As Jordan Lorence, the senior vice president and senior counsel at the ADF, said at the news conference, ”This change in policy will negatively affect military readiness by creating a conflict of conscience for military chaplains. One of the first times in American history, there will be an open conflict between the virtues taught by the chaplains and the moral message delivered by the military.”

One specific example of such a conflict given by Donnelly was an assumption that chaplains would be responsible for ”diversity training” in the military, which she said involved ”having to teach the LGBT agenda to subordinates.” An example given in the ADF letter was ”whether chaplains could preach on their religious doctrines about homosexual behavior when those tenets contradict the military’s affirmation of homosexual behavior.”

Of these conflicts, the letter concluded, ”Forcing chaplains to deny their faith on these matters in order to serve in the Armed Forces is a great threat to the religious freedom and the right of conscience protected by the First Amendment.”

One of the more interesting comments came from Adm. James Lyons (Ret.): ”In the Navy, in the late 1900s, homosexuality was rampant in the United States Navy. It was so bad that mothers would not let their sons enlist in the Navy until the Navy cleaned its act up, and fortunately they did.”

Although they did, one of the resulting Navy operations – a sting operation that took place at a Navy base in Newport, Rhode Island, in 1919 – has been called ”the most extensive systematic persecution of gays in American history” by Lawrence R. Murphy in his book, Perverts by Official Order: The Campaign Against Homosexuals by the United States Navy.

As Murphy described in painstaking detail, ”The government employed sailors to entrap military men and civilians, employing deceit and feigning sexual endearment to collect evidence.” When the existence of the campaign was made public, ”the government manipulated the military ‘justice’ system to spare its leaders and embarrass its critics.”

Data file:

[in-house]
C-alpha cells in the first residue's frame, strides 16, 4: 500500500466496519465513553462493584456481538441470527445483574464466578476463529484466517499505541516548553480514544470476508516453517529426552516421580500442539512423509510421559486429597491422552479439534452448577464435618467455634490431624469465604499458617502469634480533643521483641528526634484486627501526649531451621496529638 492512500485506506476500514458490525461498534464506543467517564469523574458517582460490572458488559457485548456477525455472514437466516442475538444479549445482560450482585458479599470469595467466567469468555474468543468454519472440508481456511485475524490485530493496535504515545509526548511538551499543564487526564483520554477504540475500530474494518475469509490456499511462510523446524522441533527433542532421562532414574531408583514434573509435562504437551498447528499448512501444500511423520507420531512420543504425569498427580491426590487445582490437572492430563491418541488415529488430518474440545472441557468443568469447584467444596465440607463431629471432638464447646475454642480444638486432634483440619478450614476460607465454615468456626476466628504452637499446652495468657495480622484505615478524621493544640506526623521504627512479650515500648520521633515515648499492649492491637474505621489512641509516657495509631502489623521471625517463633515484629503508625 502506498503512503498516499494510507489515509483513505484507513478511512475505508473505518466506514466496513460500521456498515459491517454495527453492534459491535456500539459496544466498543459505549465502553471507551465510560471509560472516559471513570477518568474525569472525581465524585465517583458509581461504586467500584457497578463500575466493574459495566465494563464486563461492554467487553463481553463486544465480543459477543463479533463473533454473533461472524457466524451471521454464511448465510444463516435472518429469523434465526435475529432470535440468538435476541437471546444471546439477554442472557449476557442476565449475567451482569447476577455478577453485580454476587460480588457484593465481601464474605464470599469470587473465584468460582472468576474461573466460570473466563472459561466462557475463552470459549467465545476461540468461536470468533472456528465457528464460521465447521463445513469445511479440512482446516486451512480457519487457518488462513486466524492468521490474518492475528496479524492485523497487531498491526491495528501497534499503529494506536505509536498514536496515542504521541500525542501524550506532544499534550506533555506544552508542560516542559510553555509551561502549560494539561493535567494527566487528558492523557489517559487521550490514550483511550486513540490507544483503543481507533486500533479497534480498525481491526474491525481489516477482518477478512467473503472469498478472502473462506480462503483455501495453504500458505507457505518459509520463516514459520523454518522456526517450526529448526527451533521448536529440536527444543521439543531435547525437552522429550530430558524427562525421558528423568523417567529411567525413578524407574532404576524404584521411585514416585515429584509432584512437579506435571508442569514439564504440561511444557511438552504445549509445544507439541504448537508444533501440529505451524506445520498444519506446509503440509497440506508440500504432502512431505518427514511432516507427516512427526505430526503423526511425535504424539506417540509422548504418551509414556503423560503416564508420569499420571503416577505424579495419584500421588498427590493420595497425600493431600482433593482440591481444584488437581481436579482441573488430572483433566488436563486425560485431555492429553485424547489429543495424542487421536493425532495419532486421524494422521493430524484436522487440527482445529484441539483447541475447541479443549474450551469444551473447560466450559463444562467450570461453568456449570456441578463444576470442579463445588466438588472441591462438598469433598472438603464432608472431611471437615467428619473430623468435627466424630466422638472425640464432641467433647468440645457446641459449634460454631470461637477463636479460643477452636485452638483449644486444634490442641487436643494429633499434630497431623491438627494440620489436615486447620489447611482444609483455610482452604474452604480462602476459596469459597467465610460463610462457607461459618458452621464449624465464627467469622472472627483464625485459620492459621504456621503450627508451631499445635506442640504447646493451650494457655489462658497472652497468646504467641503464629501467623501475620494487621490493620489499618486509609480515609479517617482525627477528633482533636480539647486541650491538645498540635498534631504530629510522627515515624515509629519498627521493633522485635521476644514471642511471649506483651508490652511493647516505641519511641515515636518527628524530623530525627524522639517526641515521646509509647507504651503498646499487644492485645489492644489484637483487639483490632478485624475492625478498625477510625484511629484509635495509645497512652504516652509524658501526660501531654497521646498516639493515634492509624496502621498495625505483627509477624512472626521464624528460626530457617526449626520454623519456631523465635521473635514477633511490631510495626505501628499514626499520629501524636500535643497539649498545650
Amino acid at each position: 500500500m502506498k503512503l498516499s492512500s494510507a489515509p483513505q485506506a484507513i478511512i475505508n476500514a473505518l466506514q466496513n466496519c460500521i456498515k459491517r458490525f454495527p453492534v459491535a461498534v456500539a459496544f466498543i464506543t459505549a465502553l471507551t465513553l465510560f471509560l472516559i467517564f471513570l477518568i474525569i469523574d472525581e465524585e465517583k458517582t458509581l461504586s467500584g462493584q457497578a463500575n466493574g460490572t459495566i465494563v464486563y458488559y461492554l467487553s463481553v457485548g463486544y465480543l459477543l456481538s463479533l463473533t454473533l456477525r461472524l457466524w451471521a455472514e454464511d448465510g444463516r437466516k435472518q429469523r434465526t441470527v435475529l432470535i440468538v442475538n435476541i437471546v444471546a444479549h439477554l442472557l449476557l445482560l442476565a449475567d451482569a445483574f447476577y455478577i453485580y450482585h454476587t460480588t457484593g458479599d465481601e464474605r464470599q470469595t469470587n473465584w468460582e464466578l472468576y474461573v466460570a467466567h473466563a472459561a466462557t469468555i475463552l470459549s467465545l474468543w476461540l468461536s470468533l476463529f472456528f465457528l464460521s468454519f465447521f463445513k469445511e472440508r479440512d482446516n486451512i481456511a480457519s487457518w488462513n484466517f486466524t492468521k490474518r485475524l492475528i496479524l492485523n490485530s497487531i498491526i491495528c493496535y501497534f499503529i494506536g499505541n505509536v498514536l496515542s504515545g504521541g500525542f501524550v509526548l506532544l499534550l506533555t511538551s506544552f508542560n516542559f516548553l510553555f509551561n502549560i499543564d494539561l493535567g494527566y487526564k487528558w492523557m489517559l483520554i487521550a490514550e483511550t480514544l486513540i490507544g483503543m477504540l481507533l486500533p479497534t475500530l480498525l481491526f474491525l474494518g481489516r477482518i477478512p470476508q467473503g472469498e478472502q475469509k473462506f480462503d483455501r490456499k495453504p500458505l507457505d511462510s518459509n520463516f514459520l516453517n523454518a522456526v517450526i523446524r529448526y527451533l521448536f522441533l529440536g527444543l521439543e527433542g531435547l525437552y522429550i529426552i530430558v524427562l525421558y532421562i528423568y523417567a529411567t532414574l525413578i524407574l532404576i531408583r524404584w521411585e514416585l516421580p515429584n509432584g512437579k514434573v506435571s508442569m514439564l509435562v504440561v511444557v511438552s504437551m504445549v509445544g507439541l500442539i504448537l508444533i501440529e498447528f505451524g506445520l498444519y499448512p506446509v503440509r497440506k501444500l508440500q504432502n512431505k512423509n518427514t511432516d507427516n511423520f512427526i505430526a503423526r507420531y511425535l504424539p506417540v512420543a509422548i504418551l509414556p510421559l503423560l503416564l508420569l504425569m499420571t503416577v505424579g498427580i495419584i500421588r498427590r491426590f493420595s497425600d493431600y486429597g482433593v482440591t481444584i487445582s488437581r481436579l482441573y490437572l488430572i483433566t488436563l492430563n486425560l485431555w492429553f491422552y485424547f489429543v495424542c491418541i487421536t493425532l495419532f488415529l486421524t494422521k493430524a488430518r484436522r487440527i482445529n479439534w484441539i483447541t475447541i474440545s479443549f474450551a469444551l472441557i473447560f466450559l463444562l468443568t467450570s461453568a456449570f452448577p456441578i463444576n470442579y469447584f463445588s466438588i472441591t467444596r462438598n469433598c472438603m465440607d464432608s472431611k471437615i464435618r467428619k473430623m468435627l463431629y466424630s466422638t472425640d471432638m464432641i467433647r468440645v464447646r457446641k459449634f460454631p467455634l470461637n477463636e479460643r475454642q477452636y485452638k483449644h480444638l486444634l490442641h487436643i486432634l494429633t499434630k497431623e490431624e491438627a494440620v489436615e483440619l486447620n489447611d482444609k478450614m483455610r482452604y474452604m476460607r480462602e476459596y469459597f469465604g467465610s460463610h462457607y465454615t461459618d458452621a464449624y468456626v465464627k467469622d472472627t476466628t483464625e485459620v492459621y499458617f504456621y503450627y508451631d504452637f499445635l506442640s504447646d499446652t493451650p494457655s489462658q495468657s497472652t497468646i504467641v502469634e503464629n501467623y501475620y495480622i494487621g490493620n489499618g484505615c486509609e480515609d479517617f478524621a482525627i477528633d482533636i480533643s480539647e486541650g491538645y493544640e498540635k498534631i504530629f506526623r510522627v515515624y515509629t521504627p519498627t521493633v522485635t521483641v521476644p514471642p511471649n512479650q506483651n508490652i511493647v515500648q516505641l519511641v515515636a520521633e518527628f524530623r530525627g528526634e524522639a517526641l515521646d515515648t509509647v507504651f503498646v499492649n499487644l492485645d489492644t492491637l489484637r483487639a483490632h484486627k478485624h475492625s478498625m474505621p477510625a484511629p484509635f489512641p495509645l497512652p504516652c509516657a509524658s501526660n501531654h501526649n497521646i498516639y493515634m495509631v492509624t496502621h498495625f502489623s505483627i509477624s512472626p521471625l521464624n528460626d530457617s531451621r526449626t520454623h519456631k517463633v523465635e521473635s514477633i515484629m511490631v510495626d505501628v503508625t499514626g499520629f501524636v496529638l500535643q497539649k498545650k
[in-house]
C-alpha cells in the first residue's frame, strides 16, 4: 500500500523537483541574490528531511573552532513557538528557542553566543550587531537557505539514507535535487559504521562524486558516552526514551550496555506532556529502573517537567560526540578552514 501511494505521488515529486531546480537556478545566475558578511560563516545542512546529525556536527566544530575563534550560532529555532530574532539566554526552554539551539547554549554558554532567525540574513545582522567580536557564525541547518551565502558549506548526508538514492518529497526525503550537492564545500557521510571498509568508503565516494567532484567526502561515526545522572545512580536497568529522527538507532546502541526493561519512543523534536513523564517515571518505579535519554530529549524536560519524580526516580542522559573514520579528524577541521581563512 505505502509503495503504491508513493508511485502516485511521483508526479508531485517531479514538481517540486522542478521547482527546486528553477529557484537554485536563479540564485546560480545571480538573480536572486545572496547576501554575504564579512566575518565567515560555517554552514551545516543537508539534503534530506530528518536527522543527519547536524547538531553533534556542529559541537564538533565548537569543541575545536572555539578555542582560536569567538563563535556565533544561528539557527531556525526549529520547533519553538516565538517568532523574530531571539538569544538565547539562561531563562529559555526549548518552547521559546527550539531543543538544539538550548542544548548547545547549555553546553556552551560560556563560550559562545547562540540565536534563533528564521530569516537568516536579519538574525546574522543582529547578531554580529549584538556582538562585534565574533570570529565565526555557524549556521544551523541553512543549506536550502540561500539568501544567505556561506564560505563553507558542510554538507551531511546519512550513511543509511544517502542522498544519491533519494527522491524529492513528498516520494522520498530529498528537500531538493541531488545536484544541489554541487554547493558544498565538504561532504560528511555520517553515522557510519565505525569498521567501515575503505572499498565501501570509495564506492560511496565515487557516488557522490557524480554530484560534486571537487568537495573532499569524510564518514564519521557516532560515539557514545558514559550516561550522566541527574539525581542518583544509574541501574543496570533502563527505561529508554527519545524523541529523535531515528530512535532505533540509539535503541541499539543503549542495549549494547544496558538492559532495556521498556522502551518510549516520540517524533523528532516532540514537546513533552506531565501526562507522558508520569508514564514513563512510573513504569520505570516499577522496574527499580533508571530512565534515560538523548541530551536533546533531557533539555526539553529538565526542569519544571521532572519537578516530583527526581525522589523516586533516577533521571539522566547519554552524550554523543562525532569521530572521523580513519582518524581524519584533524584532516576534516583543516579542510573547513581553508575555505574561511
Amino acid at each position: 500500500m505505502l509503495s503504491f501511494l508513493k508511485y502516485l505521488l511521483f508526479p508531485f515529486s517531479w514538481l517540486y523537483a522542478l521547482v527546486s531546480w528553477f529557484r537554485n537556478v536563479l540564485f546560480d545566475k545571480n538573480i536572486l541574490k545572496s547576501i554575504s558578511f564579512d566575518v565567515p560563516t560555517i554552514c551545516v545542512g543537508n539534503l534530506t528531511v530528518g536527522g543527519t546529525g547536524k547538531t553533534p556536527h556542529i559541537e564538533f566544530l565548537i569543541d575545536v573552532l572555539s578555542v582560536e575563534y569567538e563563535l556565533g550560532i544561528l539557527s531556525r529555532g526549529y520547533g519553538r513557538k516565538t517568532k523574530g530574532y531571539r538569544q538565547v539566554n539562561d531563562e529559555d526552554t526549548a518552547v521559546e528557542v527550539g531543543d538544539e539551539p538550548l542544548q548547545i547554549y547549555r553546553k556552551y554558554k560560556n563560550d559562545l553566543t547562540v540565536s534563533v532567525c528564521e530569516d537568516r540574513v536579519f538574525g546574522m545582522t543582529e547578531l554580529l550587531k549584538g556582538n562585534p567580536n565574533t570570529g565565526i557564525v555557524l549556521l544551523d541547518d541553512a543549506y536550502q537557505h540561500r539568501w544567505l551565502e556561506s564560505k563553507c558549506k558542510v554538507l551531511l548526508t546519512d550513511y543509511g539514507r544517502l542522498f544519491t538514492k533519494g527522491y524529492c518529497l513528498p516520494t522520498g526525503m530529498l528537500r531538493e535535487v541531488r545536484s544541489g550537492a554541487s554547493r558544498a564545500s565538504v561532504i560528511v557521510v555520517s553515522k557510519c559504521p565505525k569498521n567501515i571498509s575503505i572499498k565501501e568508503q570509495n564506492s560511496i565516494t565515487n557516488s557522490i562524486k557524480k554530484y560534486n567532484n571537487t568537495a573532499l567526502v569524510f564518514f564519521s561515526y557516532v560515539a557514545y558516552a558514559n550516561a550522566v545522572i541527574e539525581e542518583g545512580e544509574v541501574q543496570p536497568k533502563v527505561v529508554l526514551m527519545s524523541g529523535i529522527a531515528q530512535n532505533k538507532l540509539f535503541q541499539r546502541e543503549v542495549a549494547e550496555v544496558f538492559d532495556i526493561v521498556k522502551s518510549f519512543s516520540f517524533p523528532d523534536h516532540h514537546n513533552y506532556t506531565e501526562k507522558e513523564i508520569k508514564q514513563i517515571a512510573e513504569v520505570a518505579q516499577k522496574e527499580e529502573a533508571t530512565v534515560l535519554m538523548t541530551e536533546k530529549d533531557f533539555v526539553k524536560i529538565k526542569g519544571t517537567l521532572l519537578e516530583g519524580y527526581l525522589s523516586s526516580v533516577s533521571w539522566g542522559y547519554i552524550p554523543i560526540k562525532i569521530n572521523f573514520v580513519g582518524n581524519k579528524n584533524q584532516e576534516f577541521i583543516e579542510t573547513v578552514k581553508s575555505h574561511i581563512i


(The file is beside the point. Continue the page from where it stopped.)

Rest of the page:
Lyons, though, looked back on this time in the Navy’s history as ”fortunate” on Wednesday and said, ”On board ships, the Navy found there are three things unacceptable to good order and discipline, and its impact on military readiness: You cannot have a thief aboard, you cannot have a drug user or pusher, and we found out you could not have a homosexual.”

That finding, of course, has since been found to be invalid by another admiral, the Chairman of the Joint Chiefs, along with Vice President Dick Cheney – whose views were not discussed at the news conference – and several other prominent conservatives.

While those gathered in a small room off the main CPAC conference area pushed their support for the ”Don’t Ask, Don’t Tell” policy, Liz Cheney had spoken in the main conference hall to great applause during lunch on Thursday, introducing her father to a standing ovation as a surprise guest at the end of her speech.

After the speech, Liz Cheney told Talking Points Memo that her view on the policy echoed that of her father and not the ”Don’t Ask, Don’t Tell” policy’s supporters, saying, ”It’s time for it to end. The joint chiefs, certainly the chairman of the joint chiefs, has been clear about that and I think that the country really is at a place now where it’s time for it to end.”